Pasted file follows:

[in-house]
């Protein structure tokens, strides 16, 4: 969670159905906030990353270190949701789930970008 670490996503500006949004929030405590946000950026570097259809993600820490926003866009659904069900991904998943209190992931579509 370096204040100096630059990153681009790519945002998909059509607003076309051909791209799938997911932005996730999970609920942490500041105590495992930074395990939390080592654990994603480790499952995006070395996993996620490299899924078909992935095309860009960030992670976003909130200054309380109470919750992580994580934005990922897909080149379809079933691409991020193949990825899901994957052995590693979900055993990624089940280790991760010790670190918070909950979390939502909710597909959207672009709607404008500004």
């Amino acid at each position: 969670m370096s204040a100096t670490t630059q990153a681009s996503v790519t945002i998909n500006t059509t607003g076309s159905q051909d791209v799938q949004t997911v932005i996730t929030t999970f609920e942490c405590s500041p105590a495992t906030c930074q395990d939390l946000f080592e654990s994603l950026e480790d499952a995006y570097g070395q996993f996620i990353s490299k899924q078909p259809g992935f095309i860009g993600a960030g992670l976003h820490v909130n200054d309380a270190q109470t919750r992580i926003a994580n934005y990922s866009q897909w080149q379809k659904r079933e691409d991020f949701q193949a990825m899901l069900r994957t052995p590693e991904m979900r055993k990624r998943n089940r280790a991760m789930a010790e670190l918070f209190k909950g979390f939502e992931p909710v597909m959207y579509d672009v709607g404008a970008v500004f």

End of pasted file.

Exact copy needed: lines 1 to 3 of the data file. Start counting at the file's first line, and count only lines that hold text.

[in-house]
């Protein structure tokens, strides 16, 4: 969670159905906030990353270190949701789930970008 670490996503500006949004929030405590946000950026570097259809993600820490926003866009659904069900991904998943209190992931579509 370096204040100096630059990153681009790519945002998909059509607003076309051909791209799938997911932005996730999970609920942490500041105590495992930074395990939390080592654990994603480790499952995006070395996993996620490299899924078909992935095309860009960030992670976003909130200054309380109470919750992580994580934005990922897909080149379809079933691409991020193949990825899901994957052995590693979900055993990624089940280790991760010790670190918070909950979390939502909710597909959207672009709607404008500004």
């Amino acid at each position: 969670m370096s204040a100096t670490t630059q990153a681009s996503v790519t945002i998909n500006t059509t607003g076309s159905q051909d791209v799938q949004t997911v932005i996730t929030t999970f609920e942490c405590s500041p105590a495992t906030c930074q395990d939390l946000f080592e654990s994603l950026e480790d499952a995006y570097g070395q996993f996620i990353s490299k899924q078909p259809g992935f095309i860009g993600a960030g992670l976003h820490v909130n200054d309380a270190q109470t919750r992580i926003a994580n934005y990922s866009q897909w080149q379809k659904r079933e691409d991020f949701q193949a990825m899901l069900r994957t052995p590693e991904m979900r055993k990624r998943n089940r280790a991760m789930a010790e670190l918070f209190k909950g979390f939502e992931p909710v597909m959207y579509d672009v709607g404008a970008v500004f």